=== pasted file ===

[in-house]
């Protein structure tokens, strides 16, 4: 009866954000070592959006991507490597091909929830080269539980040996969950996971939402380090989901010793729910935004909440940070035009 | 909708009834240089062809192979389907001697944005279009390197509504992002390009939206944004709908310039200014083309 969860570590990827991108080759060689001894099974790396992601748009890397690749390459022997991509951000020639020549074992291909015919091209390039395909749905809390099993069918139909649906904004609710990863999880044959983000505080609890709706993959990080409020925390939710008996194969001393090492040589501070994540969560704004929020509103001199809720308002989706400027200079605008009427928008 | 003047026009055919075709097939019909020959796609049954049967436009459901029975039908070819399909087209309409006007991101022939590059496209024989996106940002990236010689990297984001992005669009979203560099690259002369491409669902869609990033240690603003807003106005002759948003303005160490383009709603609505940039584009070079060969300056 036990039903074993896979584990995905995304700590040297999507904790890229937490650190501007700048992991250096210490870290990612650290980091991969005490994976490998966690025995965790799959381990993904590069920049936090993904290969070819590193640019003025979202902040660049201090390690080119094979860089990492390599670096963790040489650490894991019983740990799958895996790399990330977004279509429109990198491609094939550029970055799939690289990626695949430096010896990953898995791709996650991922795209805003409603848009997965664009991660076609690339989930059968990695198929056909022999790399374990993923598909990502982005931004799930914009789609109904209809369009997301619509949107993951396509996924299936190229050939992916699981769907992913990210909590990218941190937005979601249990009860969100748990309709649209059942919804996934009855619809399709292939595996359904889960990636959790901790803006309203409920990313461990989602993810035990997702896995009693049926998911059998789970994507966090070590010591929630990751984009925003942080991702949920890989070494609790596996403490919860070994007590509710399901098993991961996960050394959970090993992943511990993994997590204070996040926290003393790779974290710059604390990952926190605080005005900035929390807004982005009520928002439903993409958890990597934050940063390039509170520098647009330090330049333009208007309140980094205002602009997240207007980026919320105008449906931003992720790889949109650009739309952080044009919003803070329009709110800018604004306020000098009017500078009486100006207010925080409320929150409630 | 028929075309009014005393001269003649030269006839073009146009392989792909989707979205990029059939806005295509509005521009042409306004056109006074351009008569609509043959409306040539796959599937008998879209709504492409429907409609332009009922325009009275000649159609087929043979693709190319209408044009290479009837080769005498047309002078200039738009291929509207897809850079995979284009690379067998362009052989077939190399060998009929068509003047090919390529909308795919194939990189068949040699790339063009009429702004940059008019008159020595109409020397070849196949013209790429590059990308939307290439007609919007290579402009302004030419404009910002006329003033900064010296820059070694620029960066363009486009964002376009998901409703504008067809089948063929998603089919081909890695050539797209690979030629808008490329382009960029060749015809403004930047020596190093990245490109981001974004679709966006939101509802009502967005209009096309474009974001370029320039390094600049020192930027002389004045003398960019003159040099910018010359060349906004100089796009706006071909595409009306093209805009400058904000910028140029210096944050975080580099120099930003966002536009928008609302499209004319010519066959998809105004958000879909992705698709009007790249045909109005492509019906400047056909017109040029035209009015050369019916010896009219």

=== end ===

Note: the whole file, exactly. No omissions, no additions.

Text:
[in-house]
């Protein structure tokens, strides 16, 4: 009866954000070592959006991507490597091909929830080269539980040996969950996971939402380090989901010793729910935004909440940070035009 | 909708009834240089062809192979389907001697944005279009390197509504992002390009939206944004709908310039200014083309 969860570590990827991108080759060689001894099974790396992601748009890397690749390459022997991509951000020639020549074992291909015919091209390039395909749905809390099993069918139909649906904004609710990863999880044959983000505080609890709706993959990080409020925390939710008996194969001393090492040589501070994540969560704004929020509103001199809720308002989706400027200079605008009427928008 | 003047026009055919075709097939019909020959796609049954049967436009459901029975039908070819399909087209309409006007991101022939590059496209024989996106940002990236010689990297984001992005669009979203560099690259002369491409669902869609990033240690603003807003106005002759948003303005160490383009709603609505940039584009070079060969300056 036990039903074993896979584990995905995304700590040297999507904790890229937490650190501007700048992991250096210490870290990612650290980091991969005490994976490998966690025995965790799959381990993904590069920049936090993904290969070819590193640019003025979202902040660049201090390690080119094979860089990492390599670096963790040489650490894991019983740990799958895996790399990330977004279509429109990198491609094939550029970055799939690289990626695949430096010896990953898995791709996650991922795209805003409603848009997965664009991660076609690339989930059968990695198929056909022999790399374990993923598909990502982005931004799930914009789609109904209809369009997301619509949107993951396509996924299936190229050939992916699981769907992913990210909590990218941190937005979601249990009860969100748990309709649209059942919804996934009855619809399709292939595996359904889960990636959790901790803006309203409920990313461990989602993810035990997702896995009693049926998911059998789970994507966090070590010591929630990751984009925003942080991702949920890989070494609790596996403490919860070994007590509710399901098993991961996960050394959970090993992943511990993994997590204070996040926290003393790779974290710059604390990952926190605080005005900035929390807004982005009520928002439903993409958890990597934050940063390039509170520098647009330090330049333009208007309140980094205002602009997240207007980026919320105008449906931003992720790889949109650009739309952080044009919003803070329009709110800018604004306020000098009017500078009486100006207010925080409320929150409630 | 028929075309009014005393001269003649030269006839073009146009392989792909989707979205990029059939806005295509509005521009042409306004056109006074351009008569609509043959409306040539796959599937008998879209709504492409429907409609332009009922325009009275000649159609087929043979693709190319209408044009290479009837080769005498047309002078200039738009291929509207897809850079995979284009690379067998362009052989077939190399060998009929068509003047090919390529909308795919194939990189068949040699790339063009009429702004940059008019008159020595109409020397070849196949013209790429590059990308939307290439007609919007290579402009302004030419404009910002006329003033900064010296820059070694620029960066363009486009964002376009998901409703504008067809089948063929998603089919081909890695050539797209690979030629808008490329382009960029060749015809403004930047020596190093990245490109981001974004679709966006939101509802009502967005209009096309474009974001370029320039390094600049020192930027002389004045003398960019003159040099910018010359060349906004100089796009706006071909595409009306093209805009400058904000910028140029210096944050975080580099120099930003966002536009928008609302499209004319010519066959998809105004958000879909992705698709009007790249045909109005492509019906400047056909017109040029035209009015050369019916010896009219």